You Can’t Do That! Can You?

Paul Bowers

At first thought, you wouldn’t imagine that Pittsburgh International and Rogue Valley International have much in common. Their differences—size, location, traffic profile, etc.—keep thoughts and comparisons quite separate.

However, as you’ll learn in this issue, they do have one strong similarity: Their directors believe that airports are not simply departure and arrival points for ticketed passengers, but places where the general public is welcome and encouraged to visit.

Bern Case, airport director at Roque Valley International, has been at it a long time. He’s going to retire soon after managing the airport for 24 years. Over that time, he has developed an extensive list of ideas that serve the community and generate revenue. There’s the retired KC-97 Stratotanker aircraft that’s permanently parked just outside the airport fence. It’s used as a rental facility for parties. Inside the airport, he turned a spare room into a replica of the White House Oval Office that’s popular for weddings and other celebrations. Add in a unique restaurant and gift shop that serve customers inside and outside secured areas, and it’s clear that Bern has continually kept the community in mind. Check out the story on Page 50 to read about more of Bern’s clever ideas. 

In Pittsburgh, Allegheny County Airport Authority Chief Executive Officer Christina Cassotis has created an environment where friends and family can greet or say good-bye to their loved ones right at the gates. PIT is the first airport in the country to allow non-ticketed visitors access to airside gates, restaurants, shops and other attractions since 9/11 overhauled our security requirements. Sure, there are revenue opportunities to be had, but more importantly the community is invited within the secure area of the airport—make that their airport! See Page 36 for more details about how PIT pulled it off.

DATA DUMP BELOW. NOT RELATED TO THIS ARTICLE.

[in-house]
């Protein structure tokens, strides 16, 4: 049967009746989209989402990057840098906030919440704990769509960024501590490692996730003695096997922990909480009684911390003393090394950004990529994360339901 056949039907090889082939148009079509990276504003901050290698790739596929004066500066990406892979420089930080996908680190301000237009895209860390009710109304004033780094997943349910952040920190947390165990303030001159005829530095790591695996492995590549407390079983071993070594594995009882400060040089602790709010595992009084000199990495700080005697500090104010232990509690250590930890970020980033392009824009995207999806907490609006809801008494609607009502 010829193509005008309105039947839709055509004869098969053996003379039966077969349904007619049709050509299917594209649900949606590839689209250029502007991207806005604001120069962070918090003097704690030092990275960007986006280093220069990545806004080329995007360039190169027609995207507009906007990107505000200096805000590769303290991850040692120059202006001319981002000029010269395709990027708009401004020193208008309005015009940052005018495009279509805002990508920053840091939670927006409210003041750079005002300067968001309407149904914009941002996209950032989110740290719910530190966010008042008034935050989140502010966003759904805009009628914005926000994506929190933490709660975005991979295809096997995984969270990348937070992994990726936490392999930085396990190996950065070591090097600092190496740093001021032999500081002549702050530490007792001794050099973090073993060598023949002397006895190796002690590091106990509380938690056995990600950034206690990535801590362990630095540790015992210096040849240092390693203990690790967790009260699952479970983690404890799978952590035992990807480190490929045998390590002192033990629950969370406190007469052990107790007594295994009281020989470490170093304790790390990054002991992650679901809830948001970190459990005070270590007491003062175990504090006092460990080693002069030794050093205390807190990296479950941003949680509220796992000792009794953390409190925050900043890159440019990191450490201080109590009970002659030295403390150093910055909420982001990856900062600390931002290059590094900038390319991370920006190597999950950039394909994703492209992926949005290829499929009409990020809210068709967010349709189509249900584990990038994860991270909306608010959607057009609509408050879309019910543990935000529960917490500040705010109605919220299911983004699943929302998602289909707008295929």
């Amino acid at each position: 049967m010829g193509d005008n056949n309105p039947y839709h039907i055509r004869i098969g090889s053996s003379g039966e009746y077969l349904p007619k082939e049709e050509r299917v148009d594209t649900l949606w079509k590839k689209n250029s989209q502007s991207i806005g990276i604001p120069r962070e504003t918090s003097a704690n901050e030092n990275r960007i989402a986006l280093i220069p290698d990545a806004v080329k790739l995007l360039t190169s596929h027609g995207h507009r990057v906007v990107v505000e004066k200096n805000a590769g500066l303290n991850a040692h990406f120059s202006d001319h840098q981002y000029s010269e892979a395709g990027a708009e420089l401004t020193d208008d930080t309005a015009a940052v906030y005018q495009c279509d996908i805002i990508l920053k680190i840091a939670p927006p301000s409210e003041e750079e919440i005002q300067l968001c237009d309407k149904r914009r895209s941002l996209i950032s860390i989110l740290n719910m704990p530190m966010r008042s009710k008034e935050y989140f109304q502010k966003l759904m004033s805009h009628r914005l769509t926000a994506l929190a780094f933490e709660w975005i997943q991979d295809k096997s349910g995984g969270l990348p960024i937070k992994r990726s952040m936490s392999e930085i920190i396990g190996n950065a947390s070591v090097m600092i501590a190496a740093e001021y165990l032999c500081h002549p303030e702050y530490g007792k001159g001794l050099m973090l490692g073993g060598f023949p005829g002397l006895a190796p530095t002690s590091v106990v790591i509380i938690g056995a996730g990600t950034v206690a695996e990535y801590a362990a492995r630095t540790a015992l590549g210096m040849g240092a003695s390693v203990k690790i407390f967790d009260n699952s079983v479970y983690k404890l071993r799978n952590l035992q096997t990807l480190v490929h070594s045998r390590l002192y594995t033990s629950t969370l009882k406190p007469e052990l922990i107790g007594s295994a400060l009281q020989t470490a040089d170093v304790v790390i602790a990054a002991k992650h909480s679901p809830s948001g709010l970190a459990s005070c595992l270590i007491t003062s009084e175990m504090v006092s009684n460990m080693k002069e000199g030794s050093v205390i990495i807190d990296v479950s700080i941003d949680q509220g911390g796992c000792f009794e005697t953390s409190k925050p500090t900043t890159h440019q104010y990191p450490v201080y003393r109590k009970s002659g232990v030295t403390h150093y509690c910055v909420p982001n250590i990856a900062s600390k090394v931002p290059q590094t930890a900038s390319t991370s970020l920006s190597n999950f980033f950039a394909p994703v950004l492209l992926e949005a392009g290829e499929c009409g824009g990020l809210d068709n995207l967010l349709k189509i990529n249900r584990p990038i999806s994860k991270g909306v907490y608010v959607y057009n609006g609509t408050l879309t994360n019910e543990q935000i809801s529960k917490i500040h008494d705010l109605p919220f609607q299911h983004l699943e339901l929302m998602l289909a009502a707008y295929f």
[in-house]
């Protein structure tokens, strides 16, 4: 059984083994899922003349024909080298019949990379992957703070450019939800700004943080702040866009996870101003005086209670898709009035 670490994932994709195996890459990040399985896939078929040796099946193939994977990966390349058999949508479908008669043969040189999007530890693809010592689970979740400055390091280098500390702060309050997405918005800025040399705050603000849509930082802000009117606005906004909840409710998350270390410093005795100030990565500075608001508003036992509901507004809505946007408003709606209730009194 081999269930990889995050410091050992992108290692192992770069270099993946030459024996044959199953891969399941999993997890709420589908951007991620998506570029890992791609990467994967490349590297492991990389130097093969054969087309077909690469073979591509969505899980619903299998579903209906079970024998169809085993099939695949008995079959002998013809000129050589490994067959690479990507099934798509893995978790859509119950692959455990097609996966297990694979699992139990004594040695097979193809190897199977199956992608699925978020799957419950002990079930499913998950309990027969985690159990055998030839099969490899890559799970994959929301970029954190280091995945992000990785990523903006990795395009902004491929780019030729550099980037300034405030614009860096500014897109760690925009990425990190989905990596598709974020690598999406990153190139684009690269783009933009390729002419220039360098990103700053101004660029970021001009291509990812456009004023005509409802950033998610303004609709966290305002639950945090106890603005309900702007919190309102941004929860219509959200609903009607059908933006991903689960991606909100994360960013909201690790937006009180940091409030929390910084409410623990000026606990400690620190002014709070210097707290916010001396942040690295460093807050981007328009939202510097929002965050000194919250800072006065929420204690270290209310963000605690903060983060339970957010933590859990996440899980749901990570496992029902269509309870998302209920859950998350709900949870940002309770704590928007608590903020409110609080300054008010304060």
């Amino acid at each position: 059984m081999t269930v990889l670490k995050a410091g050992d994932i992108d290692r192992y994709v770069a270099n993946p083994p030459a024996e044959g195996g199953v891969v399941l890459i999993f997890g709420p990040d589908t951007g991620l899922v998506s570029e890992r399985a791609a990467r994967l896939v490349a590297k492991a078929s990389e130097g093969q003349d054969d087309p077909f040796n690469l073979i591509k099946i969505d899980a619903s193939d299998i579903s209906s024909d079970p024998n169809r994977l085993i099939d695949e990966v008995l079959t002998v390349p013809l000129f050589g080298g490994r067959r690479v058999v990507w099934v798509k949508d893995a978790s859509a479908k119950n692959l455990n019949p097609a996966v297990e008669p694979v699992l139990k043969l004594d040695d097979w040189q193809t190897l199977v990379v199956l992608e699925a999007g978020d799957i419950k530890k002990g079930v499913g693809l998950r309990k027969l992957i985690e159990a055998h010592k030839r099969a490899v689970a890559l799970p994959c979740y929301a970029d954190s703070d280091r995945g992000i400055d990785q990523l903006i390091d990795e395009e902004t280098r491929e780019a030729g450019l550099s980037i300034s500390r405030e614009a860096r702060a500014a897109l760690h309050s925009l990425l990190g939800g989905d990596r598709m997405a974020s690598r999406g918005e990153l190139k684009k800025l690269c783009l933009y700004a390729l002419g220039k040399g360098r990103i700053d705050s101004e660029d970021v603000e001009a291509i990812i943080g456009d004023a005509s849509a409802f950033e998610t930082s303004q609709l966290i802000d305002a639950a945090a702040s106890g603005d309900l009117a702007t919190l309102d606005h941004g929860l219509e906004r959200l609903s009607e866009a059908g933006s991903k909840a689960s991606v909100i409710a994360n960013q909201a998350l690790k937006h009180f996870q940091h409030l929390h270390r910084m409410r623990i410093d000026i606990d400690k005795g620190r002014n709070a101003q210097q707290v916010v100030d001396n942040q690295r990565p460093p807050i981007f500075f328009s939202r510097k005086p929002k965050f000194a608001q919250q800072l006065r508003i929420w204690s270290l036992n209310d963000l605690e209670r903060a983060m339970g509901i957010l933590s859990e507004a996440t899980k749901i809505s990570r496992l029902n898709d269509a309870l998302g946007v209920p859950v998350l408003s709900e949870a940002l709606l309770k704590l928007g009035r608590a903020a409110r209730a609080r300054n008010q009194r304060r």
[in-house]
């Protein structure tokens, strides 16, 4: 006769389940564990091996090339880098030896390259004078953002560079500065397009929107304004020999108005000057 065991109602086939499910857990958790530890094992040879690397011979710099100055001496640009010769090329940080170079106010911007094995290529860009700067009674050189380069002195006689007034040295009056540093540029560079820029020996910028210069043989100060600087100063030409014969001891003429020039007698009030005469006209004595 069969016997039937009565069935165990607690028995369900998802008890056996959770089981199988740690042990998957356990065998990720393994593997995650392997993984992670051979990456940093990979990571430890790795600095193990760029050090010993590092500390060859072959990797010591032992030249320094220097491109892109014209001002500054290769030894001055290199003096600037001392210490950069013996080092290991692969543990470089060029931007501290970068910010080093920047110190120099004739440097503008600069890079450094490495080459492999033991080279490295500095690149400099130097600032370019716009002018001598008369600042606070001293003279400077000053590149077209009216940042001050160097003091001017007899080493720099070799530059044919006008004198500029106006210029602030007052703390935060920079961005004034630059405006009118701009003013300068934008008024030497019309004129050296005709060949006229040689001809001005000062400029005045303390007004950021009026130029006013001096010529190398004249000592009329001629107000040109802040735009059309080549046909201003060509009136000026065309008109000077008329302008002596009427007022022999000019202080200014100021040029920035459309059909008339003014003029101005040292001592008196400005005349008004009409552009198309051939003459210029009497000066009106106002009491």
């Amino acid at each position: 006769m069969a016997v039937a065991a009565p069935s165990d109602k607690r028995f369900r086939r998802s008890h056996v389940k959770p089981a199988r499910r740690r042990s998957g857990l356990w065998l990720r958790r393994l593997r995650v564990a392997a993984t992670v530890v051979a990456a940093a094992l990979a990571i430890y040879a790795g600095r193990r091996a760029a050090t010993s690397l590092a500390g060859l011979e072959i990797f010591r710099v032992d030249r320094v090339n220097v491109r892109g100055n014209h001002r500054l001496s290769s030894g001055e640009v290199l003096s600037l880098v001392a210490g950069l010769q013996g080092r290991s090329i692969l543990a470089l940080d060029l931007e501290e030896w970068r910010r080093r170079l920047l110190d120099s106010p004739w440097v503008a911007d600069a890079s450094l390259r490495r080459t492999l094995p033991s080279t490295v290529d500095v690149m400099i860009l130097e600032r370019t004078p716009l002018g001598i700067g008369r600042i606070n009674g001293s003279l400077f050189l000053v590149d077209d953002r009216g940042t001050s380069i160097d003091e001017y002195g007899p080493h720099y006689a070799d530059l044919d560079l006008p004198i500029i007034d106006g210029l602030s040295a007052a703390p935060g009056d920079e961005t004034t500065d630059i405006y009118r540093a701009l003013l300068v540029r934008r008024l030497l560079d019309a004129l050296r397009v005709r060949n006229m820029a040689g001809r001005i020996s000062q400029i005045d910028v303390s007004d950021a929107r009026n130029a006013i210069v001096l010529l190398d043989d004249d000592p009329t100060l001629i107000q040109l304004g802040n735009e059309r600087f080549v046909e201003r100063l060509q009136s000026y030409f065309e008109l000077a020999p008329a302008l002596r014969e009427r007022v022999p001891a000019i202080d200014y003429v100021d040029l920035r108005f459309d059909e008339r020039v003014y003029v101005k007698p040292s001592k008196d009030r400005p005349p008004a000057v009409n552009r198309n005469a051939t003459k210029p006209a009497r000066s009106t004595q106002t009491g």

In both cases, these airport leaders are thinking outside the box to bring in something exciting, something new. They’re reaching into their communities to forge stronger bonds. This not only makes financial sense, but it also creates a local fan base that is oh-so-important when addressing future growth.

Cheers,




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